I open the door and walk out on the small deck. Dense fog has settled in and the street lights glow pale like distant planets in the unknown vastness of space and the air is heavy and hard to breathe and smells of the damp wood deck. The end of the stairs is barely visible but the man still isn’t there. Oh how I wish he’ll stay away. Back inside I lean over and gently kiss her cold damp forehead and whisper, “I love you, daughter,” before I sit down in a chair that’s too low to be comfortable and stare through the window into the fog, waiting for the sunrise to burn it away so I can see tomorrow. ________________________________________________________________________ Larry Wilson is a retired Air Force officer who lives on the lip of the Wetumpka meteor crater overlooking Montgomery. He is a member of several creative writing groups and past president of Montgomery Creative Writers. He writes primarily short fiction, but if sufficiently depressed, an occasional poem sneaks out.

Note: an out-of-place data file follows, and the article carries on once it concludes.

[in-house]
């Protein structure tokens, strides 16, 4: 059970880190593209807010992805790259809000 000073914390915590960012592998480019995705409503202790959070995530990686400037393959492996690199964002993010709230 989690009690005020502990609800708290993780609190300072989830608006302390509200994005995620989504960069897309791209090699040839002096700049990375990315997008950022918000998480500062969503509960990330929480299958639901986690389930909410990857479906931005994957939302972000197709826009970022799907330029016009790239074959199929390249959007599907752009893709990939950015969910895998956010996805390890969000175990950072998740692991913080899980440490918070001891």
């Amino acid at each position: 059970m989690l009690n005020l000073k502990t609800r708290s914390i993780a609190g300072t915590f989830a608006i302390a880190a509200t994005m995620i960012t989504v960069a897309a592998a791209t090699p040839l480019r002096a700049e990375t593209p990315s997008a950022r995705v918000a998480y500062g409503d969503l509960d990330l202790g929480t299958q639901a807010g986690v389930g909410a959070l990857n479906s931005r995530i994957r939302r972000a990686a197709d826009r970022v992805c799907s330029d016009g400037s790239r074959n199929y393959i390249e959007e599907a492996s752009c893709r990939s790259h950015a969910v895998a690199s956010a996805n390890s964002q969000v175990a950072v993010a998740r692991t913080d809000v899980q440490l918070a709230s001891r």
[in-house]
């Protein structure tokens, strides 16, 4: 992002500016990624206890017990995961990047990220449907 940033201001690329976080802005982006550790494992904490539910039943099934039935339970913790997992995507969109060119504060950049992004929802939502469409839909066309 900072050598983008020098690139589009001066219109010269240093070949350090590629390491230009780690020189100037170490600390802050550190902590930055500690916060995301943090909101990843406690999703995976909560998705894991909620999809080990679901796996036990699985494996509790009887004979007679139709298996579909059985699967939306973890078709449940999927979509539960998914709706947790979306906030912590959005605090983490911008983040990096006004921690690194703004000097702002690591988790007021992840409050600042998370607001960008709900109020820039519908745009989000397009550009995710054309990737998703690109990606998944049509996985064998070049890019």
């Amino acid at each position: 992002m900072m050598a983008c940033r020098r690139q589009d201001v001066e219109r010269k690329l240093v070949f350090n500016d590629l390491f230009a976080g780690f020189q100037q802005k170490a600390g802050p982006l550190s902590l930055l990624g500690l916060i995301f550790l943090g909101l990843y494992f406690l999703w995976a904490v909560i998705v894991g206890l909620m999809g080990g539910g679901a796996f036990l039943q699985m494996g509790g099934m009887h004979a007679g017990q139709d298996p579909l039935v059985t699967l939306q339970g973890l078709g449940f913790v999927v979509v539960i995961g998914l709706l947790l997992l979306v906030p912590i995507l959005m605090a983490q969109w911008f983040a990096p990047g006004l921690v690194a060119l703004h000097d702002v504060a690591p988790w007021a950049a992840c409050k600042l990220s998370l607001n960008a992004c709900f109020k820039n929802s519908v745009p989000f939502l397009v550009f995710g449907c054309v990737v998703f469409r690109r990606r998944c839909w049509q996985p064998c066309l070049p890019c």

Richard Key Squirrels seldom inspire serious thought. Those who have had all their trees cut down may never have to think about the little critters at all. I don’t have that luxury as numerous trees surround our house and squirrels outnumber humans a hundred to one. Yellow jackets outnumbered us fifty to one until I put the hurt on them with traps and spray poison. Humans can be a formidable foe when stung in the right place. However, I and the squirrel population live more or less at peace. Unlike a few people I know around here who occasionally dine on squirrel tenderloin, I do not, and feel like I have earned some respect for that. But if I catch the one that’s been gnawing on the Ipe balcony railing outside my upstairs home office, our tastes may expand. No, I am a laissez-faire landlord and they know it. As an observer of nature—as distinguished from someone like John Muir and scouts in general who dwell in nature and seem to enjoy it—I sometimes witness natural and biological phenomena firsthand. One such phenomenon is falling squirrels, something about which you could Google all day long and find out very little, except as the name of a rock band or something. My second floor office desk faces a window where several trees are nearby and I can waste considerable time observing phenomena as I await my next feeding period. Well, the other day I saw a gray blur in rapid descent shoot past my vision, not unlike the scene in Vertigo when Jimmy Stewart sees the plummeting lifeless body of Kim Novak on his way up the stairs of the mission tower.